The emotional implications of long-term meditative practices; effects on stress, anxiety and reappraisal.

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Brennan, Simone
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BA (Hons) in Psychology
Dublin Business School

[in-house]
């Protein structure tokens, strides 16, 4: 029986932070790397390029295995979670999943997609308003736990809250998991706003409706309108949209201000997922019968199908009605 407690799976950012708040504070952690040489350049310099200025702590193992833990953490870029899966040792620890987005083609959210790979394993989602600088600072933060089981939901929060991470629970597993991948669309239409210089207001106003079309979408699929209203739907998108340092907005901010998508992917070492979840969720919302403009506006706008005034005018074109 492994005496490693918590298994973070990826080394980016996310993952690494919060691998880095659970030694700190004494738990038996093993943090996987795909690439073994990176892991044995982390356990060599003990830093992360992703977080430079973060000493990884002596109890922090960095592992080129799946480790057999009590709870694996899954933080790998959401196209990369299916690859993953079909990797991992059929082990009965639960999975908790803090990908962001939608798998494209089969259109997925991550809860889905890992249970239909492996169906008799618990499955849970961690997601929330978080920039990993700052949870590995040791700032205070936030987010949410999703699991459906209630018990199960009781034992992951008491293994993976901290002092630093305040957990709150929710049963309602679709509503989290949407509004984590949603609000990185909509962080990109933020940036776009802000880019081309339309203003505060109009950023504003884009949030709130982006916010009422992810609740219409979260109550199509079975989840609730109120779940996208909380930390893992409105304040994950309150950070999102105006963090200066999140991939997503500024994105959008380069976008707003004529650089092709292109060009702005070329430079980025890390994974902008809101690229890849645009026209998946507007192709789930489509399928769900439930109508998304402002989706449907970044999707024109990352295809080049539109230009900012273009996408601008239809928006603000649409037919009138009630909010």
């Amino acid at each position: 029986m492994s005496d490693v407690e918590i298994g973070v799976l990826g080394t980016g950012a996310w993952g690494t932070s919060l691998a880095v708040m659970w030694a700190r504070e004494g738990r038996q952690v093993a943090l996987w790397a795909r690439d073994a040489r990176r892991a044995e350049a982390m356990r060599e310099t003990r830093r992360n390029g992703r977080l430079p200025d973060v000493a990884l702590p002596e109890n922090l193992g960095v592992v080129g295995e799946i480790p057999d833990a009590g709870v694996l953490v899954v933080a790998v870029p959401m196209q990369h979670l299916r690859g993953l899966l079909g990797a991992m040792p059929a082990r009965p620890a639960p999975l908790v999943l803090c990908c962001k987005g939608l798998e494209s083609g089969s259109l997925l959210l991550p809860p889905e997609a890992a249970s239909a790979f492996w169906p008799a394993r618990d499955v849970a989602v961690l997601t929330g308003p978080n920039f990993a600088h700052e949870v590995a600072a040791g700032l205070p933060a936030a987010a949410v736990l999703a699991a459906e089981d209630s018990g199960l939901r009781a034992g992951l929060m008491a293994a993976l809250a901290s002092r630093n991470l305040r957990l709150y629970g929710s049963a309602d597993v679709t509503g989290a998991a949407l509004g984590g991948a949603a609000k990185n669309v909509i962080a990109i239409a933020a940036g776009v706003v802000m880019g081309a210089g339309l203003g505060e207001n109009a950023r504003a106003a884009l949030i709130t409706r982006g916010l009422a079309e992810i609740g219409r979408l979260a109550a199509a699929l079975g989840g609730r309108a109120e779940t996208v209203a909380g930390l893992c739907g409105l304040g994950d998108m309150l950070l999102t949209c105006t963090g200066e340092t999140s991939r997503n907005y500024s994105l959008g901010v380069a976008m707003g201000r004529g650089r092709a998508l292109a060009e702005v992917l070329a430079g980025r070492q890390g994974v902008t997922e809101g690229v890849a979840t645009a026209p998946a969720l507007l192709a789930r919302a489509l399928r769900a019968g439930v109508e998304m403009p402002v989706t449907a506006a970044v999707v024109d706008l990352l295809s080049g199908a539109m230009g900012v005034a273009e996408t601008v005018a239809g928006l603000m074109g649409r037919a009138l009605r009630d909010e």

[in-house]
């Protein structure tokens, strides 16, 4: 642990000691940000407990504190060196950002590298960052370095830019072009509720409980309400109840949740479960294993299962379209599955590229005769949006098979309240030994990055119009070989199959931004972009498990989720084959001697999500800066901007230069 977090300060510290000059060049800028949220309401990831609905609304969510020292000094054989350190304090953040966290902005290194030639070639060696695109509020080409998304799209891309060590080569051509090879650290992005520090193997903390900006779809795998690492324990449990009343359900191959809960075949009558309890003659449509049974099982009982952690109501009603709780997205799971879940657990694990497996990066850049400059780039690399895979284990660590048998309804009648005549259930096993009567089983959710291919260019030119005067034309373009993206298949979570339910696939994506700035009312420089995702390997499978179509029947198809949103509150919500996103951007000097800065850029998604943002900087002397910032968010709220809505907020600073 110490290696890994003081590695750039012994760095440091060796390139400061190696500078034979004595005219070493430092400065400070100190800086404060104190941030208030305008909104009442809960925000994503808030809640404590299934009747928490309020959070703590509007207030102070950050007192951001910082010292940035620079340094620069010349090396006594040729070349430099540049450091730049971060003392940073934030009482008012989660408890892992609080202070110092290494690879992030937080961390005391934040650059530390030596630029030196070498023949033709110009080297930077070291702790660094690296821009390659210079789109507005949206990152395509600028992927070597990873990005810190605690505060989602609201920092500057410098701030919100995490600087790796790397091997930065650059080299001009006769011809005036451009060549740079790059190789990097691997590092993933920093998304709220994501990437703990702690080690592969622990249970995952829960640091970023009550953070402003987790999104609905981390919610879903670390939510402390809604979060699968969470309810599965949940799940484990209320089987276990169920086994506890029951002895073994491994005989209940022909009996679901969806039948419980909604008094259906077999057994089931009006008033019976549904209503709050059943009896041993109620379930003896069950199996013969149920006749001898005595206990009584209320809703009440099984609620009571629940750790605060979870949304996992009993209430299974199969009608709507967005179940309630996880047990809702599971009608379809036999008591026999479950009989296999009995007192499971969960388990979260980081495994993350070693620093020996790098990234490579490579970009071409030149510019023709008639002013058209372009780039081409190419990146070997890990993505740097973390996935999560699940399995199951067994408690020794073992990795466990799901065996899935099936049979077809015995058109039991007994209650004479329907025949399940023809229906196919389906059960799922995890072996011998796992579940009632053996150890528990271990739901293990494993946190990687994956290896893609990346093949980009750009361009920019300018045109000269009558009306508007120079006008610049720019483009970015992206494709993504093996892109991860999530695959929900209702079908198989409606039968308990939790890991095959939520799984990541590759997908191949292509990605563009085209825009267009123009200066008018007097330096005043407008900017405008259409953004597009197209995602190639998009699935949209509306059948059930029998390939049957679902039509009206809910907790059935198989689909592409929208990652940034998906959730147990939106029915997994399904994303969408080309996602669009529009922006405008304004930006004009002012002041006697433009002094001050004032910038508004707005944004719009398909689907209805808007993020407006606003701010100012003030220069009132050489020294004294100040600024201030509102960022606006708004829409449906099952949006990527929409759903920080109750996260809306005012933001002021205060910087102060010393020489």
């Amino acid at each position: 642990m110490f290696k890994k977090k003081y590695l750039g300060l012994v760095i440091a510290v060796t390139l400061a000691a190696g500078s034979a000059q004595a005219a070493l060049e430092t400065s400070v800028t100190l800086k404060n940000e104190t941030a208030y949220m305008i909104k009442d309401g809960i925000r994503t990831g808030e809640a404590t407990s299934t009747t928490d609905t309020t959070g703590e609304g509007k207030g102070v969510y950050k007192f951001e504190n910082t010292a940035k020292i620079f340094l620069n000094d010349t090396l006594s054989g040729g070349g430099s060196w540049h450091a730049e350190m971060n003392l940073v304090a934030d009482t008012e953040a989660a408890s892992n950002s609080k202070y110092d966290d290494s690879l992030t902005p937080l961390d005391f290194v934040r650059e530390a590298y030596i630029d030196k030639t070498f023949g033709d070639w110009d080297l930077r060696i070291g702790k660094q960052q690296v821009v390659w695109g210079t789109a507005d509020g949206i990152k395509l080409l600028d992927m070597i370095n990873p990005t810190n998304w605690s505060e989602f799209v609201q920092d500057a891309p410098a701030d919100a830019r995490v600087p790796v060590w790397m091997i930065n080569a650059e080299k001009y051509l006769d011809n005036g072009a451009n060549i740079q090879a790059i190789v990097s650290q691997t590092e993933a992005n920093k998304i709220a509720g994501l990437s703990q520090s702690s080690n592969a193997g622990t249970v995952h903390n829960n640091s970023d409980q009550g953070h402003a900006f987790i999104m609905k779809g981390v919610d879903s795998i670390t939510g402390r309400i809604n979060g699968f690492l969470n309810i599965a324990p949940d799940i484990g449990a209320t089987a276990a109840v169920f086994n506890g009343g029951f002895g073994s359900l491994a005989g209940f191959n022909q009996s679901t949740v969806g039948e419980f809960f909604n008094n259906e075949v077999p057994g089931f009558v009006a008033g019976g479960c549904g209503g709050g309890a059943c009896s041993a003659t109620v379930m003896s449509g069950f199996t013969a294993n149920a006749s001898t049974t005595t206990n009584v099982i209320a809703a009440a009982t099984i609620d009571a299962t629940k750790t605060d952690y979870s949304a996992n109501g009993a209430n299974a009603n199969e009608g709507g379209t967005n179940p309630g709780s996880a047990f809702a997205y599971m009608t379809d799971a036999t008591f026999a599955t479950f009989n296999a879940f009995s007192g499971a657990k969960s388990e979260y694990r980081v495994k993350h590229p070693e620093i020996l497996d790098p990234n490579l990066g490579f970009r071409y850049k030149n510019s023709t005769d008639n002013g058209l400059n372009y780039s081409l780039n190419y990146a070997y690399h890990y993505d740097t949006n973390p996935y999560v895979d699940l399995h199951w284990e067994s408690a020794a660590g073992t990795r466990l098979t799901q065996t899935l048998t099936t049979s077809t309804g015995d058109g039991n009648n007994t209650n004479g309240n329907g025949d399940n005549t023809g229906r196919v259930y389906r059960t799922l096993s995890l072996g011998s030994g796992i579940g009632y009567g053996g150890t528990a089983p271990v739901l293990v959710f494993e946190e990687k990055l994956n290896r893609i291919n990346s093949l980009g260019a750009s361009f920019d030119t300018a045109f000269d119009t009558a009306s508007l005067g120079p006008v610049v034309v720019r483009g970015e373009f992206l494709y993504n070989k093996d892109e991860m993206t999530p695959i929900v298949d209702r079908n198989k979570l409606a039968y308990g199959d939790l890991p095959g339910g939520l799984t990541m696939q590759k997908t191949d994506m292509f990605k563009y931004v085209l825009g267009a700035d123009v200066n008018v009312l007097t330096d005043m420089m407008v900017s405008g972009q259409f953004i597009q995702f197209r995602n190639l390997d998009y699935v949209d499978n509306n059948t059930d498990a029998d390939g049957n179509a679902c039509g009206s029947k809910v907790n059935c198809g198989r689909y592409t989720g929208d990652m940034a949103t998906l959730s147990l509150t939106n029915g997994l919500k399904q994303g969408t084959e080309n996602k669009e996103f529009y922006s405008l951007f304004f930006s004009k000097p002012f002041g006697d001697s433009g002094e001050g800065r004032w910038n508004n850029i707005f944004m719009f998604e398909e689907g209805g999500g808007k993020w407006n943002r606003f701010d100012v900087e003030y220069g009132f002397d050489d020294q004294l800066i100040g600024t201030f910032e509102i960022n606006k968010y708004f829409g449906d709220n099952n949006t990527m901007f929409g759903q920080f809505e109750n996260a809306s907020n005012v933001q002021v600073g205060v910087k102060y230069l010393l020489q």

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A lot of controversy exists regarding the possible cognitive benefits of meditation and advocates claiming MP are a free and self-regulated way to control a number of psychological phenomenon which otherwise would be treated with medication. The present study took primary interest in the experience of stress and anxiety, 2 emotional states which are reliant, upon other things on our ability to regulate our emotional responses. An online survey recorded stress, anxiety and emotional regulation data from respondents (n=175) and grouped them into long-term (n=54), short-term (n=47) and non-meditators (n=74). Results suggested that long-term meditators had an improved ability to cognitively reappraise situations, furthermore the LT group showed significantly lower levels of stress, anxiety and perceived stress. Results support previous literature postulating the potential of meditation to provide protective cognitive benefits. Some practical implications of these findings may involve developing and implementing a meditation-based learning programme in schools and colleges in order to offset the negative effects of stress.